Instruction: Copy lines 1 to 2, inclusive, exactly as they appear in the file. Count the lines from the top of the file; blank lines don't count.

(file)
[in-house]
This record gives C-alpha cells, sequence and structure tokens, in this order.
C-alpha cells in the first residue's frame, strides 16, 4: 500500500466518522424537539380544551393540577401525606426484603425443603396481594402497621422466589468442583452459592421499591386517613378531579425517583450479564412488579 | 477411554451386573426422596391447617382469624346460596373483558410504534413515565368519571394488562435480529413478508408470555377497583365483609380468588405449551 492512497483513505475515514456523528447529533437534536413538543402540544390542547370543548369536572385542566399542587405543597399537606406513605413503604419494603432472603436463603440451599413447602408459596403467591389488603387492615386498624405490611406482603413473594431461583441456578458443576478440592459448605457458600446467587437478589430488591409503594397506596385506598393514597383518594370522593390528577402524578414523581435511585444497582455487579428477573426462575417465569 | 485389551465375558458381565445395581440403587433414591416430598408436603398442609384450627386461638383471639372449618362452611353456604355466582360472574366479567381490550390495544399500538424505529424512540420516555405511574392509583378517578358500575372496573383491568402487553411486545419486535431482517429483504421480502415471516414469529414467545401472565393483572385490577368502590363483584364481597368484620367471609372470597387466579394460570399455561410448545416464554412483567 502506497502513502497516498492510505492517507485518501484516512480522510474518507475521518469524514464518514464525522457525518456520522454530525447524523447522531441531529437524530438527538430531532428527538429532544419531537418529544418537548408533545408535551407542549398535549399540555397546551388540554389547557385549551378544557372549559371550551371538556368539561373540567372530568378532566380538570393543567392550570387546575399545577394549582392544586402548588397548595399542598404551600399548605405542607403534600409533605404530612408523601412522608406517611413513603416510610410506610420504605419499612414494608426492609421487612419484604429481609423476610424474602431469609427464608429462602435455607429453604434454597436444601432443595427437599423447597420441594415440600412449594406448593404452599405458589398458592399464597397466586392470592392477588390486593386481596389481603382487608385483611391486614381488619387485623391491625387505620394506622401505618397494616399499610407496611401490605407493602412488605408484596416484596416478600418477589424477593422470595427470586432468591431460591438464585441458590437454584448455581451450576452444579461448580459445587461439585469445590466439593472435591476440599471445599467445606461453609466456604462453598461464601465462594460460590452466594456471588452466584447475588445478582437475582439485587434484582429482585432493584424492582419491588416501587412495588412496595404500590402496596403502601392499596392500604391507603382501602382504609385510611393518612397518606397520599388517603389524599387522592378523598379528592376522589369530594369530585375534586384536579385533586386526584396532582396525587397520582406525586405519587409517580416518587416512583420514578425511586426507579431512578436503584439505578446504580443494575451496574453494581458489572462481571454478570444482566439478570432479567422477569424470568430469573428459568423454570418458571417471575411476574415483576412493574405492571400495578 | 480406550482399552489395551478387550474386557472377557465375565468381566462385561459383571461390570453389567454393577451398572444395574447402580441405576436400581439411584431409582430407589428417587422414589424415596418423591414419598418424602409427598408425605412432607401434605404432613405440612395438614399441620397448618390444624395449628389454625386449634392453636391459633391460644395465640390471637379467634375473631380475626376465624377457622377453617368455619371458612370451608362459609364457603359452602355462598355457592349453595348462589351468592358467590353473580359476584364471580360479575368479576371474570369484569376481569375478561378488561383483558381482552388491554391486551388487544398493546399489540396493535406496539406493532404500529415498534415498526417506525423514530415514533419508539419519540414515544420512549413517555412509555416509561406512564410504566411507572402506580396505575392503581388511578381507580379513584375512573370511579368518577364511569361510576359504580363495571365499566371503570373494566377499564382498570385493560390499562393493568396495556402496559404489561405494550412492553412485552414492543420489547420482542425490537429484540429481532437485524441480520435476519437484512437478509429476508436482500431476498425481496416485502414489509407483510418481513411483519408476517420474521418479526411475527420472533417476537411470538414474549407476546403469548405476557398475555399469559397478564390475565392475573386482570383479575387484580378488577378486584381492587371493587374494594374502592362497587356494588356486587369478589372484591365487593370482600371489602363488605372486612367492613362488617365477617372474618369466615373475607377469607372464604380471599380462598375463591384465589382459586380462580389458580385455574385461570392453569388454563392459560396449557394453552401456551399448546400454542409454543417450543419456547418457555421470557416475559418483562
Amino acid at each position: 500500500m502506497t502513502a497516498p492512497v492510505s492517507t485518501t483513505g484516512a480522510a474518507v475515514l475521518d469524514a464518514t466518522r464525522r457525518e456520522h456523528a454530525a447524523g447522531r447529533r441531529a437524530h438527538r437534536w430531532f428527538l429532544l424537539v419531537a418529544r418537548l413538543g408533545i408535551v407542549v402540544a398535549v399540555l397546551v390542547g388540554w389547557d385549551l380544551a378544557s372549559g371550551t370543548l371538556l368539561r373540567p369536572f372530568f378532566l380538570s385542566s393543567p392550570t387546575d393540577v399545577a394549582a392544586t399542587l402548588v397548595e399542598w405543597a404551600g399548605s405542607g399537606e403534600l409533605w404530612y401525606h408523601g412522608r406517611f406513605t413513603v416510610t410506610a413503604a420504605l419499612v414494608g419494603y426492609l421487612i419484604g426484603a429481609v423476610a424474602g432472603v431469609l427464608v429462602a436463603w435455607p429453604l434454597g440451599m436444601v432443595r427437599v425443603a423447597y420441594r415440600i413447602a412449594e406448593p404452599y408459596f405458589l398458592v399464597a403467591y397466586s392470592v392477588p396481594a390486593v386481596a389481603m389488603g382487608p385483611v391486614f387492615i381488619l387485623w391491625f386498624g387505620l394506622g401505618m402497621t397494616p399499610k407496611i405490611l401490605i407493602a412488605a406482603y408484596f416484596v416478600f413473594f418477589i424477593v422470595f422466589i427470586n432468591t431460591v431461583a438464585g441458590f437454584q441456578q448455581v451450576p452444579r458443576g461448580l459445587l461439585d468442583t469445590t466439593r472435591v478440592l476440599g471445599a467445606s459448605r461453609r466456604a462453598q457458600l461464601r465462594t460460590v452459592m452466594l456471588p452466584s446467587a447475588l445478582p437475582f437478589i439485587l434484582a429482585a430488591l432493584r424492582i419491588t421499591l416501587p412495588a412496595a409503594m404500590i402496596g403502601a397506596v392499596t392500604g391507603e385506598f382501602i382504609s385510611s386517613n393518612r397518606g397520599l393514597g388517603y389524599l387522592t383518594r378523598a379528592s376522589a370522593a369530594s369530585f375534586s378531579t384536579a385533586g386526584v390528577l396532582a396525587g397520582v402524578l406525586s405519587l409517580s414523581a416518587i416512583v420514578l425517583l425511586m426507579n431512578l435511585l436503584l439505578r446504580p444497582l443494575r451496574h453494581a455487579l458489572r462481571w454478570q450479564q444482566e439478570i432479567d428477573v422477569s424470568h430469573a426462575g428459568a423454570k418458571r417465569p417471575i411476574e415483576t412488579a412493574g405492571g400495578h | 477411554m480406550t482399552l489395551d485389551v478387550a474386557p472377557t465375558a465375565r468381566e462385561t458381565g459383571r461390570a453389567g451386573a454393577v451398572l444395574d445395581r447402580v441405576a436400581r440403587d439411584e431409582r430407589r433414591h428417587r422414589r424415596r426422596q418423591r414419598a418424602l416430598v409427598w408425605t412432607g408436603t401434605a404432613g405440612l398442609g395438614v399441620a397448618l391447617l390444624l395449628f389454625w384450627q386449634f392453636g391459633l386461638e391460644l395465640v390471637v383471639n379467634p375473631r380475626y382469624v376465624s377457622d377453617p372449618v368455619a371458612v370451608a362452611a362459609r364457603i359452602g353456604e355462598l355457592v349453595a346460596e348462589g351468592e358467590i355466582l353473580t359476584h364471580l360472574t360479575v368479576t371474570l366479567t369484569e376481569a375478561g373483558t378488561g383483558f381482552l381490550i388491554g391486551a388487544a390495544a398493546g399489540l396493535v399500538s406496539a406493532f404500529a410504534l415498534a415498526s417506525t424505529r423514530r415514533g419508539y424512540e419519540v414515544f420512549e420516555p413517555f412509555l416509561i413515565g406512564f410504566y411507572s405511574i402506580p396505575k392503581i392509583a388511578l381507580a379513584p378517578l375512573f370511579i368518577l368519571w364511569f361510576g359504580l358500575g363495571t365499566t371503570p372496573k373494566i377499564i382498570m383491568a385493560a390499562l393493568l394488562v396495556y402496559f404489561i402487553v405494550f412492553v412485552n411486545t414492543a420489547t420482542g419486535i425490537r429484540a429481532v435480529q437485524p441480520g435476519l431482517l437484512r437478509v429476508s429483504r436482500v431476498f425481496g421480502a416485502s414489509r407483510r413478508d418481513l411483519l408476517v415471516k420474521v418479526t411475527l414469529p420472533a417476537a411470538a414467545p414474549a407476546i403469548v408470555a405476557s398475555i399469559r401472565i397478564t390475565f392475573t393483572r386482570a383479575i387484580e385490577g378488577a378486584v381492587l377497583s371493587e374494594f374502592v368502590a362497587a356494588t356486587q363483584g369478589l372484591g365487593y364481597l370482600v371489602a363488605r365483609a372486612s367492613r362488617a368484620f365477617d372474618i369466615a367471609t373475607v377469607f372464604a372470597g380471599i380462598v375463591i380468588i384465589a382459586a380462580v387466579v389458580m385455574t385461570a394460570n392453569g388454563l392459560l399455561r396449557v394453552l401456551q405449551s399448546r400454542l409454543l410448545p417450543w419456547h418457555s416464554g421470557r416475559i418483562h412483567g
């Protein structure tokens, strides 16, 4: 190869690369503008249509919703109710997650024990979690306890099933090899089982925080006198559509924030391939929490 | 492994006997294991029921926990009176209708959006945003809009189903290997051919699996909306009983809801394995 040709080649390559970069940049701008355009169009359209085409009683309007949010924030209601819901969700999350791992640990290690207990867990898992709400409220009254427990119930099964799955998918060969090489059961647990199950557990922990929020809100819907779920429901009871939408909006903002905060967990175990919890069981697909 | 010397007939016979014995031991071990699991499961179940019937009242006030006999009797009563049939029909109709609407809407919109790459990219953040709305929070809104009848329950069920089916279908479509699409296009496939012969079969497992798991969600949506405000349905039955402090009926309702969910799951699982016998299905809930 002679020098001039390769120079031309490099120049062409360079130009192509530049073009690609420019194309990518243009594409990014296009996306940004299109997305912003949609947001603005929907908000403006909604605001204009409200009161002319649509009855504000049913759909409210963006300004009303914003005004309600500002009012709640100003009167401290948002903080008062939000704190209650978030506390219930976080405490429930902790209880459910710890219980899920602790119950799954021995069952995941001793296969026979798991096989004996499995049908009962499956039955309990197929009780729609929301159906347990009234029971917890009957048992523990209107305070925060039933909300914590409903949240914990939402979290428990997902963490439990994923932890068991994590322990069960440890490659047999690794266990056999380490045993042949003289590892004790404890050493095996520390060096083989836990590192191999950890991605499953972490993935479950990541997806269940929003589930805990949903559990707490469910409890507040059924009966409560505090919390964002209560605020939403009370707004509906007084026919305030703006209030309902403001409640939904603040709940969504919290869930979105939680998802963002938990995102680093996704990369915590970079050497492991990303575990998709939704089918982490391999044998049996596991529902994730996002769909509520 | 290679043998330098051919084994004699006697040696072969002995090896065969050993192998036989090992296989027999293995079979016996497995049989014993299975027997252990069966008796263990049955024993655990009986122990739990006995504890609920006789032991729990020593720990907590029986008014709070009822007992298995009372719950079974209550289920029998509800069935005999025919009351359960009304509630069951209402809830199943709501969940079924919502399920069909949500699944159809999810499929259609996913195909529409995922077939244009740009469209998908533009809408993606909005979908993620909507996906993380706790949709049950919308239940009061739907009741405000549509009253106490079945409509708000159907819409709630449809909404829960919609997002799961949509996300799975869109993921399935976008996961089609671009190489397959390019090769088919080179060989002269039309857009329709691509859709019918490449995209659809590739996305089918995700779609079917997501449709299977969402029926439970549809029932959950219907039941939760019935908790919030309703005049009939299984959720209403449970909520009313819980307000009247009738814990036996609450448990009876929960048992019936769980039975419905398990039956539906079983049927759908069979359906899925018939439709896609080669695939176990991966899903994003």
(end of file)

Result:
[in-house]
This record gives C-alpha cells, sequence and structure tokens, in this order.